What's in a face?
aspects of portrait photography
Left: Edward Weston (USA 1886-1956) Guadalupe de Rivera, Mexico 1924, printed later gelatin silver photograph, 20.7 × 17.8 cm. Gift of Patsy W. Asch 2000 © Centre for Creative Photography, Arizona Board of Regents. Right: Loretta Lux (Germany b1969) The waiting girl 2006, Ilfochrome photograph, 38 × 53 cm. Purchased with funds provided by the Photography Collection Benefactors’ Program 2007 © Loretta Lux/Bild-Kunst. Licensed by Viscopy, Sydney.
All portraits reveal something of the sitter, the photographer and also of us as viewers, but none reveal a whole and complete being, no matter how much we believe this could be so. This is part of the enduring fascination with the photographic portrait, which purports to be an exact likeness but operates more accurately as a metaphor for the self and how that self might exist in the world at a particular point in time.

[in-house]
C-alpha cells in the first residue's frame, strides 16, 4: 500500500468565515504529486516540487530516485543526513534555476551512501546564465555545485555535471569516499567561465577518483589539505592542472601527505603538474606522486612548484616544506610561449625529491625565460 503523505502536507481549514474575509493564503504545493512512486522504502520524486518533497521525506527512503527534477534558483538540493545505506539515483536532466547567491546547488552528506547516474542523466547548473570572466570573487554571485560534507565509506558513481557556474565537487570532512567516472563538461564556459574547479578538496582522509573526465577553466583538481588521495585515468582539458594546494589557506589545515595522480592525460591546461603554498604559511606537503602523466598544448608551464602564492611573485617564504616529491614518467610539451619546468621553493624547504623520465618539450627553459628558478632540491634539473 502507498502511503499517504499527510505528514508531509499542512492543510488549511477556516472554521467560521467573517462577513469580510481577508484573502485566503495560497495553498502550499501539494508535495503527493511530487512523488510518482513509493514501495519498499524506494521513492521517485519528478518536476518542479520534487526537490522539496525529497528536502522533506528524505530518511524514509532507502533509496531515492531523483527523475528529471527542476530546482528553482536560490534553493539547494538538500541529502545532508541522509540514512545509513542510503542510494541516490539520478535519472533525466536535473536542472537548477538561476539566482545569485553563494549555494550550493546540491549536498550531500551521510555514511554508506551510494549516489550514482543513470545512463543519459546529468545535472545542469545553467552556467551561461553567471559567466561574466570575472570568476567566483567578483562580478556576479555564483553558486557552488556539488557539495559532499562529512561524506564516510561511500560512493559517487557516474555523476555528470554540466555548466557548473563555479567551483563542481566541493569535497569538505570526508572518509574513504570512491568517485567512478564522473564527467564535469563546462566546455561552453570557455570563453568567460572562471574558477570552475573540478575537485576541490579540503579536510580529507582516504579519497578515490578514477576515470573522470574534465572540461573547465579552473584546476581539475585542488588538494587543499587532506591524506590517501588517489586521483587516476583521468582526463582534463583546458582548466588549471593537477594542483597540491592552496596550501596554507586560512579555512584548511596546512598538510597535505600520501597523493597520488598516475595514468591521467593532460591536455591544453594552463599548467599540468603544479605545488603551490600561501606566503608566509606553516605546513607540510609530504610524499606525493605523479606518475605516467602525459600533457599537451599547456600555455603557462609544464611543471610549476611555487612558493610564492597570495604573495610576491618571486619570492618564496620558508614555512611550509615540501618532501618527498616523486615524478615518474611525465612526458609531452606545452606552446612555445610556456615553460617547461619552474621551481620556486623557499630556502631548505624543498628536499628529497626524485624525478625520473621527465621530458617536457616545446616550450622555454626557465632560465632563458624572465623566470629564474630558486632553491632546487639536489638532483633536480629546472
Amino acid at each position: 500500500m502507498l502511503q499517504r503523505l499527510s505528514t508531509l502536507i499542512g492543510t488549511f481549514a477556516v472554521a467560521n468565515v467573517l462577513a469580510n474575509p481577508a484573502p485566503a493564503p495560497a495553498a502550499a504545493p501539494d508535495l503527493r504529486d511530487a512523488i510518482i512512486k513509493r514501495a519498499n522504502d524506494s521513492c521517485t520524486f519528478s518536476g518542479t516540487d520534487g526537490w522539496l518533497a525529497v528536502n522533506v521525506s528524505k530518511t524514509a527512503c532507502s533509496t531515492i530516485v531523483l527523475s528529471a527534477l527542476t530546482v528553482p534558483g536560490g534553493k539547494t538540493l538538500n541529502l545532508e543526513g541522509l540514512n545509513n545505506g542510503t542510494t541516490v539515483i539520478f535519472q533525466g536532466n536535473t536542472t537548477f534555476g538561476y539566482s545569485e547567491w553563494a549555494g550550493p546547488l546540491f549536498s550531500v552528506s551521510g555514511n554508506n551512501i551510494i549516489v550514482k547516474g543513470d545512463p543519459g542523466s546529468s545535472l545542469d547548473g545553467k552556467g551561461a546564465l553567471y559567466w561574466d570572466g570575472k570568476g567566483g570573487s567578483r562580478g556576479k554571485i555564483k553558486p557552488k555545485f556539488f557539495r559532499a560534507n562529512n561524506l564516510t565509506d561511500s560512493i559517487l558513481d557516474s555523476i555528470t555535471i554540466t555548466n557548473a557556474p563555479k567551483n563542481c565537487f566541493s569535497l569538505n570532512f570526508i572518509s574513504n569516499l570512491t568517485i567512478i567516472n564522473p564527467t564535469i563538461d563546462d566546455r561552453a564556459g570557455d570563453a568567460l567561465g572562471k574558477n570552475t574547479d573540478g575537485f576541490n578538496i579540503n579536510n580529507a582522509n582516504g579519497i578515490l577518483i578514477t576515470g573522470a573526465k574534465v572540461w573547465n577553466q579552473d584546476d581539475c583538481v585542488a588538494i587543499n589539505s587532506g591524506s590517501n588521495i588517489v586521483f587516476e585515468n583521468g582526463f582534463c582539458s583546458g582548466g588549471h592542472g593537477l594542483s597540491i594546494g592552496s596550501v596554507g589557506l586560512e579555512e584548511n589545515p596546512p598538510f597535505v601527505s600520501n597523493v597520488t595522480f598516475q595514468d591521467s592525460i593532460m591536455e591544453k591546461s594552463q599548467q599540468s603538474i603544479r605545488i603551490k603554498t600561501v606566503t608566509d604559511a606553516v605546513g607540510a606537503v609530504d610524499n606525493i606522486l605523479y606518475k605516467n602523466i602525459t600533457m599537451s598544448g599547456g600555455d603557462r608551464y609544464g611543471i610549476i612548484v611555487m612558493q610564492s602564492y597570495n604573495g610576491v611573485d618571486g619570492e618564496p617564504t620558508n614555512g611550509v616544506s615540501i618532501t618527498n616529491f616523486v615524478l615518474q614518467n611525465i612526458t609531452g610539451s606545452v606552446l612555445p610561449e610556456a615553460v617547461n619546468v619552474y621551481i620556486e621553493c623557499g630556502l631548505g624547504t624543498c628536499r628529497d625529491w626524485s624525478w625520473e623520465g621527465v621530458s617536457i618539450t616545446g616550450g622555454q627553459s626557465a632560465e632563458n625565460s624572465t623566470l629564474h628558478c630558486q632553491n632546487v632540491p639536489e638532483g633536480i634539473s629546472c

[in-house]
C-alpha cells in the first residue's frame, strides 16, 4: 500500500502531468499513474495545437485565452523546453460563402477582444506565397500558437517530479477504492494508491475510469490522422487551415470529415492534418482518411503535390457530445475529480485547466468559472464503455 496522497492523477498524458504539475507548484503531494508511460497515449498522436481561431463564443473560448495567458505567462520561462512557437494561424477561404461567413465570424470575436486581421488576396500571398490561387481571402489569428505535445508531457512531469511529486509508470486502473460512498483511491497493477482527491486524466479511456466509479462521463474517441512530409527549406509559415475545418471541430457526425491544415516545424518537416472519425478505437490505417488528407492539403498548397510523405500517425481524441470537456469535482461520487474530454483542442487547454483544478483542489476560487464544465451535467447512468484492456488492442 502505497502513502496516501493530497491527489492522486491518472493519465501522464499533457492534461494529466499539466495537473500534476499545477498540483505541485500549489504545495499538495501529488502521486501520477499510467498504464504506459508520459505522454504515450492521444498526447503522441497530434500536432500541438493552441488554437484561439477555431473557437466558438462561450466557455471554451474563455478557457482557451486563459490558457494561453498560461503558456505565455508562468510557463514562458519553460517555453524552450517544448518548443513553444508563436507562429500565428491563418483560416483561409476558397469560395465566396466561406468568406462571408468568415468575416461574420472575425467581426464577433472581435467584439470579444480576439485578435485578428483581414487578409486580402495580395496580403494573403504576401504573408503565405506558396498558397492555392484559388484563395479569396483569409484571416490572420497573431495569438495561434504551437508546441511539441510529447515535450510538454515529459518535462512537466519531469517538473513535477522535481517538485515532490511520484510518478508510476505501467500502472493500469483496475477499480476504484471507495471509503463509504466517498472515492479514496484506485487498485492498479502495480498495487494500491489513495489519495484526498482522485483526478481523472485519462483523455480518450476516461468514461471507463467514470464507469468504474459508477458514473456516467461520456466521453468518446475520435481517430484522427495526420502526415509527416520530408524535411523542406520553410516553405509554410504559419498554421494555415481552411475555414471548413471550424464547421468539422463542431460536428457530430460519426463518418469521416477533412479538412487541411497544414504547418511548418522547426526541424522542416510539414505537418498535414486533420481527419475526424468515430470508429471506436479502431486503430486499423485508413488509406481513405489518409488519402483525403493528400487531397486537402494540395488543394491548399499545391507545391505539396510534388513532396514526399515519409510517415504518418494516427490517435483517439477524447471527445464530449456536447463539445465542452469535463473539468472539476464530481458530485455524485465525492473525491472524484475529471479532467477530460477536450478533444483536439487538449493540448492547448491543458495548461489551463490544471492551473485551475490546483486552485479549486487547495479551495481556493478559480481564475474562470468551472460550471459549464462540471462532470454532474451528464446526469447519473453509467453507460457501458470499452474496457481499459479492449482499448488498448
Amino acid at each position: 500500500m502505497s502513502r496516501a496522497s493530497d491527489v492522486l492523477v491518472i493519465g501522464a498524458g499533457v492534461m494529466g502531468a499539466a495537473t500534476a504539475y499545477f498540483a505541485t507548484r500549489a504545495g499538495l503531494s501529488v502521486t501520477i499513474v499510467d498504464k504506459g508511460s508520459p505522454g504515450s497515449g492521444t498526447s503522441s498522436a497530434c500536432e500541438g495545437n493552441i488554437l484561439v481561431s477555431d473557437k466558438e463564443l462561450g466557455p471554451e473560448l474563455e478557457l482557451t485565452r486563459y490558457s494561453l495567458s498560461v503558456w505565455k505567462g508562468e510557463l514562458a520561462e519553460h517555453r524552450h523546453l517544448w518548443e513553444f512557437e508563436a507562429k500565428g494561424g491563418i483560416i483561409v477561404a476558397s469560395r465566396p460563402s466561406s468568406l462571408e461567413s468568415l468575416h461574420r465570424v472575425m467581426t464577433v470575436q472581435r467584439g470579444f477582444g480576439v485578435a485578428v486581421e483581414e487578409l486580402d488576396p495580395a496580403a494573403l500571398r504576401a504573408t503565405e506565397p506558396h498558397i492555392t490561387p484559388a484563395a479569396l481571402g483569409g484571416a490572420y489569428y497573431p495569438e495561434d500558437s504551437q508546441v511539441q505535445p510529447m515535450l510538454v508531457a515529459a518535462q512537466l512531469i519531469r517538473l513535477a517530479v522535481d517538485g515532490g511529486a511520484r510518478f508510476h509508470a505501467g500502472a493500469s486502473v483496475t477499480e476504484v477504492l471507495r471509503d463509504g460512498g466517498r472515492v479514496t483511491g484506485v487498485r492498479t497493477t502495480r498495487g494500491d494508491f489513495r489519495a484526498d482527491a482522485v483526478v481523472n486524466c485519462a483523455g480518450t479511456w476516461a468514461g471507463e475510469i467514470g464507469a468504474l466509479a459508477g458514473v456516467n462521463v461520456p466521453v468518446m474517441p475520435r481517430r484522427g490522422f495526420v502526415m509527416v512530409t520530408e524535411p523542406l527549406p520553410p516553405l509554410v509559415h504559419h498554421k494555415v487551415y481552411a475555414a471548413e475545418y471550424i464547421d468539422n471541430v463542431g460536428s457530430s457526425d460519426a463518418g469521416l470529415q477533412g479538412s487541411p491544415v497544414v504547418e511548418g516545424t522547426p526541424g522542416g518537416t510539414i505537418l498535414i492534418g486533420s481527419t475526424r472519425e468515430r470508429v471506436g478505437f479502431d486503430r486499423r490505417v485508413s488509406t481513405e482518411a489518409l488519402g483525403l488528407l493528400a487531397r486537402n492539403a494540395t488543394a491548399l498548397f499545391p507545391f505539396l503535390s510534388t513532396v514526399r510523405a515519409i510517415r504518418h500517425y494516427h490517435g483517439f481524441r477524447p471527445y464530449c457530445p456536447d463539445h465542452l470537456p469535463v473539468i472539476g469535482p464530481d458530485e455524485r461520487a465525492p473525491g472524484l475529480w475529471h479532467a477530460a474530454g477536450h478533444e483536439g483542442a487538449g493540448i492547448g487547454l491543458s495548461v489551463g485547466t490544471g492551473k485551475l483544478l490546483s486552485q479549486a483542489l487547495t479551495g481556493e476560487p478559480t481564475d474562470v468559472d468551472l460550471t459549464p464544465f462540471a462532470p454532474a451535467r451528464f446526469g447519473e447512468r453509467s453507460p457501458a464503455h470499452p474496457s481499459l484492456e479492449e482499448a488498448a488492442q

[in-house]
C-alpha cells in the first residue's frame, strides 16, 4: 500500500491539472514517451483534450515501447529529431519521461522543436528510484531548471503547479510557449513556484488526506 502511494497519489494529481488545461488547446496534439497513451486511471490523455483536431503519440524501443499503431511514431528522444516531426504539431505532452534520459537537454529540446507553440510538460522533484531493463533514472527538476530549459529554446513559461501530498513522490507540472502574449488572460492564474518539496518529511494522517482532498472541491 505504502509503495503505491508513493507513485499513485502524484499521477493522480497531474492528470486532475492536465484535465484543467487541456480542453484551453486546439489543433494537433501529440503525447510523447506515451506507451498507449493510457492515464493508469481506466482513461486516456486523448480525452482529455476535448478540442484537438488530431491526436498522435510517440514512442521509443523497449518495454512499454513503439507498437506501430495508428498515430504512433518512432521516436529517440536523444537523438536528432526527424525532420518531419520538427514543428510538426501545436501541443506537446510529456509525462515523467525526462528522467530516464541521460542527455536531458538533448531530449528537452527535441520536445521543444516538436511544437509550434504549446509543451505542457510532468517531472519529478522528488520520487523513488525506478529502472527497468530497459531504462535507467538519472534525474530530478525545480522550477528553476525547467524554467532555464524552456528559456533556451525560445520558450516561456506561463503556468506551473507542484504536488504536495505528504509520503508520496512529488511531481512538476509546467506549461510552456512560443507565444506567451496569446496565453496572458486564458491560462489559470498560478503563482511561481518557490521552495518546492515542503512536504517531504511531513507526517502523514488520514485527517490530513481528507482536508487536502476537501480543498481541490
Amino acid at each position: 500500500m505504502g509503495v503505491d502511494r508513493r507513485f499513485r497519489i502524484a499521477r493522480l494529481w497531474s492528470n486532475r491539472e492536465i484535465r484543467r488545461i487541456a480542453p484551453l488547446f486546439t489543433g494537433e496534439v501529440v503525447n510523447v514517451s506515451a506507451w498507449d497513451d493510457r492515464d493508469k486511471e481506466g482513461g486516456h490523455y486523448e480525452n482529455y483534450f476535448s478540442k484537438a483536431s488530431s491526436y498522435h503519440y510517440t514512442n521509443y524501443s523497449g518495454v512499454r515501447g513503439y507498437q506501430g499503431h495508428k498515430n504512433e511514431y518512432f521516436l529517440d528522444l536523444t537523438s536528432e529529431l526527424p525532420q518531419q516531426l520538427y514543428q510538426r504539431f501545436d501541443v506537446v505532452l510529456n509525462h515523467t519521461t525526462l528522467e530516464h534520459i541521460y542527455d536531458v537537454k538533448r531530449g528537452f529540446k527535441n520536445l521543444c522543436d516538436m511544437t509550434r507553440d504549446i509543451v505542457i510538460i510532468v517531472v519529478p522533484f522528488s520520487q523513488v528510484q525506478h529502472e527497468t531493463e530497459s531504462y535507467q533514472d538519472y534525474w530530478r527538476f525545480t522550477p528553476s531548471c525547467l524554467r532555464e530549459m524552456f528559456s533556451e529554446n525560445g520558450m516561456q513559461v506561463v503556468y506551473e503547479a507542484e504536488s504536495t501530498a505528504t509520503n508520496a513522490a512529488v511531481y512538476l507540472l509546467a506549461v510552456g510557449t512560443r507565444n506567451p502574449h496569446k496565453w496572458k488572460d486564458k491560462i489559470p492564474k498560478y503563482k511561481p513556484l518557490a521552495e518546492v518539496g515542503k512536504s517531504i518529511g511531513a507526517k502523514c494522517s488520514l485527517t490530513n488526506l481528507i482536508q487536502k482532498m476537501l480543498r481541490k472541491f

– Judy Annear, senior curator, photographs
What’s in a face? aspects of portrait photography is an exhibition of more than 45 photographs from the Art Gallery of NSW collection. It focuses on some of the crucial points in the history of photographic depictions of the human face, ranging from studio portraiture in the late 19th century to contemporary practices today.
Works by Australian photographers, such as Paul Foelsche, Olive Cotton, Max Dupain, Carol Jerrems, Destiny Deacon, Darren Sylvester, Petrina Hicks and others, are placed in an international context, represented by Man Ray, Edward Weston, , Nan Goldin, Ben Cauchi and Loretta Lux.
24 Sep 2011 – 5 Feb 2012